CASE STUDIES

 

Short case studies from Mayo Clinic physicians, scientists, and allied health staff

 

The Latest

Every week, Mayo Clinic microbiologist Bobbi Pritt, M.D., posts a new Parasite Wonders case. This week's case, generously donated by Dr. Tara Ness, with filming credit to the Lab Hlathi Team in eSwatini. See a video of this parasite here. The following arthropod was found in the urine specimen of a man with HIV and a history of dysuria. What's the identification?
By Bobbi Pritt, M.D. • June 12, 2019
Mayo Clinic laboratory experts share six case studies in this month’s “PathWays” post and are challenging you to test your bone and soft tissue, surgical, clinical, genitourinary pathology, hematopathology and laboratory genetics and genomics knowledge. Review the cases, take the quizzes, and learn how the correct diagnoses were made.
By MCL Education • June 11, 2019
Every week, Mayo Clinic microbiologist Bobbi Pritt, M.D., posts a new Parasite Wonders case. This week's case, from Idzi Potters and the Institute of Tropical Medicine in Antwerp, features 1-cm long structure was extracted from a Belgian patient returning from Ghana. What's the identification?
By Bobbi Pritt, M.D. • June 5, 2019
Every week, Mayo Clinic microbiologist Bobbi Pritt, M.D., posts a new Parasite Wonders case. This week's case features two different types of objects seen in a trichrome-stained stool specimen that was screened by a digital slide image and machine learning platform. How did it do? Did it find real parasites?
By Bobbi Pritt, M.D. • May 29, 2019
Every week, Mayo Clinic microbiologist Bobbi Pritt, M.D., posts a new Parasite Wonders case. This week's case features the following worm noted in the toilet of a patient with an extensive international travel history. See a video of this parasite here. What's the identification?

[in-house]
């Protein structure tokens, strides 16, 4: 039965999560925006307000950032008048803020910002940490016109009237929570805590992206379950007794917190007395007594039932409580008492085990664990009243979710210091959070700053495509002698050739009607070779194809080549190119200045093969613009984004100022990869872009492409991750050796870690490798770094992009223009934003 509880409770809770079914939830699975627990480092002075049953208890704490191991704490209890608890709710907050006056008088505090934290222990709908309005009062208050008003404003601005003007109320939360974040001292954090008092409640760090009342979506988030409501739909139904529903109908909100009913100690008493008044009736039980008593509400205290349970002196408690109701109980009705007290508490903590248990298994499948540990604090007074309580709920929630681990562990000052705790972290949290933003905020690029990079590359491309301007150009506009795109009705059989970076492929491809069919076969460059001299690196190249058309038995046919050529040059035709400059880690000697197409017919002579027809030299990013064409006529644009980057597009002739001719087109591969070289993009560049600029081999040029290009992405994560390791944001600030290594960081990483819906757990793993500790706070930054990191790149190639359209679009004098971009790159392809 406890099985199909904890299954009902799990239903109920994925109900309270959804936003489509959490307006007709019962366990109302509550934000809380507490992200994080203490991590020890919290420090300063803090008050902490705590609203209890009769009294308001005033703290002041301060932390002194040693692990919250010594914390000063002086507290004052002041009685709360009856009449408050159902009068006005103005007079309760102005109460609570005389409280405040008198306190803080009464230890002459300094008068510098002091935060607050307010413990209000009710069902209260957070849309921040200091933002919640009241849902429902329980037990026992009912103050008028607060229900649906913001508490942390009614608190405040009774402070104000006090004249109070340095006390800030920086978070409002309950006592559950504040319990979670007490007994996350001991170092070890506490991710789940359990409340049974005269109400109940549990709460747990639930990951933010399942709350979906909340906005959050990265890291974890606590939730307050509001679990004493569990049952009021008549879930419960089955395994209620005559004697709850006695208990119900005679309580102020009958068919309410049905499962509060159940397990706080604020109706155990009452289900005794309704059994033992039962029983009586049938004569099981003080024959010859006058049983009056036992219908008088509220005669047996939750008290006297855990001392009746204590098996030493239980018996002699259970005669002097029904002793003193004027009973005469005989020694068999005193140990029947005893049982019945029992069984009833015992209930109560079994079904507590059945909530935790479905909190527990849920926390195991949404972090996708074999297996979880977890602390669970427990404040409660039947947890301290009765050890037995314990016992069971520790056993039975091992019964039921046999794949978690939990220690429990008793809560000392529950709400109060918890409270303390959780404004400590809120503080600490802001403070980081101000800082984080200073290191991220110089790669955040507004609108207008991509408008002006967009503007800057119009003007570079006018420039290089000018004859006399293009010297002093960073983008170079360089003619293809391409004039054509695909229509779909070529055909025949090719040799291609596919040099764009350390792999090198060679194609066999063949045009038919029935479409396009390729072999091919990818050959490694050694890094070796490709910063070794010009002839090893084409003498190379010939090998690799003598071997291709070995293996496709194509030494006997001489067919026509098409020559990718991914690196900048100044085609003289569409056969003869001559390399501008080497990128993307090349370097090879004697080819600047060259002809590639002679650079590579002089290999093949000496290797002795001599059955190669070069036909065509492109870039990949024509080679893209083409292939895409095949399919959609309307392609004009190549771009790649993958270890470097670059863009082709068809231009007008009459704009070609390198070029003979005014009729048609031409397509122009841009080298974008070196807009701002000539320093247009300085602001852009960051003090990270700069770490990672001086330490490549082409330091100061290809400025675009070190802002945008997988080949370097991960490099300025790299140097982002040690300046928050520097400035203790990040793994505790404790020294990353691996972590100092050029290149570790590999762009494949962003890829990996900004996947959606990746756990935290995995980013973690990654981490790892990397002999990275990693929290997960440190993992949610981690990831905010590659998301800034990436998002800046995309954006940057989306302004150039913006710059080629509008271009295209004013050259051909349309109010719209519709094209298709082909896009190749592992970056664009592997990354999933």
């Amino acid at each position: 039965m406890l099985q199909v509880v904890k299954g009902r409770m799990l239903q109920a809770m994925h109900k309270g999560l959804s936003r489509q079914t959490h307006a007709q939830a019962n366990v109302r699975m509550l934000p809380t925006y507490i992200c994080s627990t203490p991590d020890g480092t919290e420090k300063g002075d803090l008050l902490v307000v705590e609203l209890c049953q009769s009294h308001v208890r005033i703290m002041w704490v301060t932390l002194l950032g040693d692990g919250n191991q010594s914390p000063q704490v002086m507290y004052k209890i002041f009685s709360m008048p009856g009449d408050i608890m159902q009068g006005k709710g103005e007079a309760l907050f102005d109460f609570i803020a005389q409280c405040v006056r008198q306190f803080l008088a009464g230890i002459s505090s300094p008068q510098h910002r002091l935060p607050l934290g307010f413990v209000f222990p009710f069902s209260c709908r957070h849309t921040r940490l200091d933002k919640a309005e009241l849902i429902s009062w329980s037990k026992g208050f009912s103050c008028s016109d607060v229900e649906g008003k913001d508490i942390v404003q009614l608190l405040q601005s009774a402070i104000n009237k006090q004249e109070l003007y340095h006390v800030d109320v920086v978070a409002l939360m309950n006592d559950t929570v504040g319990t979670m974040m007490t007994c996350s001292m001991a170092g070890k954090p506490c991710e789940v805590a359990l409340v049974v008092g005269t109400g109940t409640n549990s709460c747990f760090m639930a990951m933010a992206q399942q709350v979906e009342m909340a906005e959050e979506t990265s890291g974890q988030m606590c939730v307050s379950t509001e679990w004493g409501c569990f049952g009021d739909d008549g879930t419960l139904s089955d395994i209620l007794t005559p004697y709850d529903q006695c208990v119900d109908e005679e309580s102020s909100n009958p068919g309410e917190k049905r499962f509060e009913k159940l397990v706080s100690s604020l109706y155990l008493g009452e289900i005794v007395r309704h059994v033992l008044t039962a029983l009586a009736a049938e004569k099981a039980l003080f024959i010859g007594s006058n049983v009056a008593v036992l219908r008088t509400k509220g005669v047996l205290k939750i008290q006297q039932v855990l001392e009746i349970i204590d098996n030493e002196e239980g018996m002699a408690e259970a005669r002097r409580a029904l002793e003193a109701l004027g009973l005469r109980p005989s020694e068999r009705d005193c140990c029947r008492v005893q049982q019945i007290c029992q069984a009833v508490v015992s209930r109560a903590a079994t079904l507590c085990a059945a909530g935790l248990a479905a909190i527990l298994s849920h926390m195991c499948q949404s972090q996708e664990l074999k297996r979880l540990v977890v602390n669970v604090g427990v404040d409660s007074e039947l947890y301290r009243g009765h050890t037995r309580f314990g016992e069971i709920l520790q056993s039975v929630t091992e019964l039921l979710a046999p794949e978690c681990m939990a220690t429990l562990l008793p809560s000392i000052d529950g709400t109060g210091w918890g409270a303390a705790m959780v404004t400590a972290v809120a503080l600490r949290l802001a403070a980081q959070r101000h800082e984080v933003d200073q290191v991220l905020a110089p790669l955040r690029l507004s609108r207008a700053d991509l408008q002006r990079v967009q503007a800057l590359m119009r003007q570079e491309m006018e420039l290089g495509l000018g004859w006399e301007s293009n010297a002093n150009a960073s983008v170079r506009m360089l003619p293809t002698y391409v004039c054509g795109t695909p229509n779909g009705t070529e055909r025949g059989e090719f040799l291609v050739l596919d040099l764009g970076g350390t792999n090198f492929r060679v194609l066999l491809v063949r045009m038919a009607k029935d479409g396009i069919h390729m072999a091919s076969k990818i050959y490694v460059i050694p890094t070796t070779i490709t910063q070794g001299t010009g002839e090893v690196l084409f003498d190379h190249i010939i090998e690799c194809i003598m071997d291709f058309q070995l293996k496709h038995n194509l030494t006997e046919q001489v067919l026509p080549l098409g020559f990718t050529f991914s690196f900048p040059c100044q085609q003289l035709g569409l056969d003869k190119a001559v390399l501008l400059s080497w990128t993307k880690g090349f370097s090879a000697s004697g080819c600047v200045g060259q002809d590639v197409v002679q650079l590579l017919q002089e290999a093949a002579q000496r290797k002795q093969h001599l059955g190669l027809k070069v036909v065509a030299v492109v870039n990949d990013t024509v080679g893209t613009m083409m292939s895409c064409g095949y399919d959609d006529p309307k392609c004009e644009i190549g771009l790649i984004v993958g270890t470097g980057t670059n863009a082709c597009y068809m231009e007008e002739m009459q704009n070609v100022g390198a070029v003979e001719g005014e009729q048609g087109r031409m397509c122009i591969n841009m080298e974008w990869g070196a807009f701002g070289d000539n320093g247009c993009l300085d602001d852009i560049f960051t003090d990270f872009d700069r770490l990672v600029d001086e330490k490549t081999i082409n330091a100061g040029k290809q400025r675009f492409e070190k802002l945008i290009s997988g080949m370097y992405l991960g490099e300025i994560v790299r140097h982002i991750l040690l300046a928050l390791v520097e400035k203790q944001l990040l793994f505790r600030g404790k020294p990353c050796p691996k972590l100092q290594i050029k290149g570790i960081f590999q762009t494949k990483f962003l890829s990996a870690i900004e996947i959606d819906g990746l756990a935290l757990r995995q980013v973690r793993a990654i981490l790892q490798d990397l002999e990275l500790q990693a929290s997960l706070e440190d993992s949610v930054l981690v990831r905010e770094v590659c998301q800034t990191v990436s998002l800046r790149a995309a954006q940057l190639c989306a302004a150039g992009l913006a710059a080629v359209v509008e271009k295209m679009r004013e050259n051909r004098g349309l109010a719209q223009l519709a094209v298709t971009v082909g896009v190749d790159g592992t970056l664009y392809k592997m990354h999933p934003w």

By MCL Education • May 22, 2019
Every week, Mayo Clinic microbiologist Bobbi Pritt, M.D., posts a new Parasite Wonders case. This week's case features an interesting finding in a concentrated stool specimen. The individual structures are approximately 25 micrometers in length, while the longer tubular structure is 330 micrometers long. What's the identification?
By Bobbi Pritt, M.D. • May 15, 2019
Mayo Clinic laboratory experts share six case studies in this month’s “PathWays” post and are challenging you to test your cytopathology, anatomic and clinical, and molecular genetic pathology knowledge. Review the cases, take the quizzes, and learn how the correct diagnoses were made.
By MCL Education • May 14, 2019
Every week, Mayo Clinic microbiologist Bobbi Pritt, M.D., posts a new Parasite Wonders case. This week's case features multiple small (3-6 µm), round structures identified after a stool specimen was submitted for parasite examination. The patient is a 15-year-old boy returning from swimming camp, who presents with several-day history of profuse watery diarrhea. What's the identification?
By Bobbi Pritt, M.D. • May 8, 2019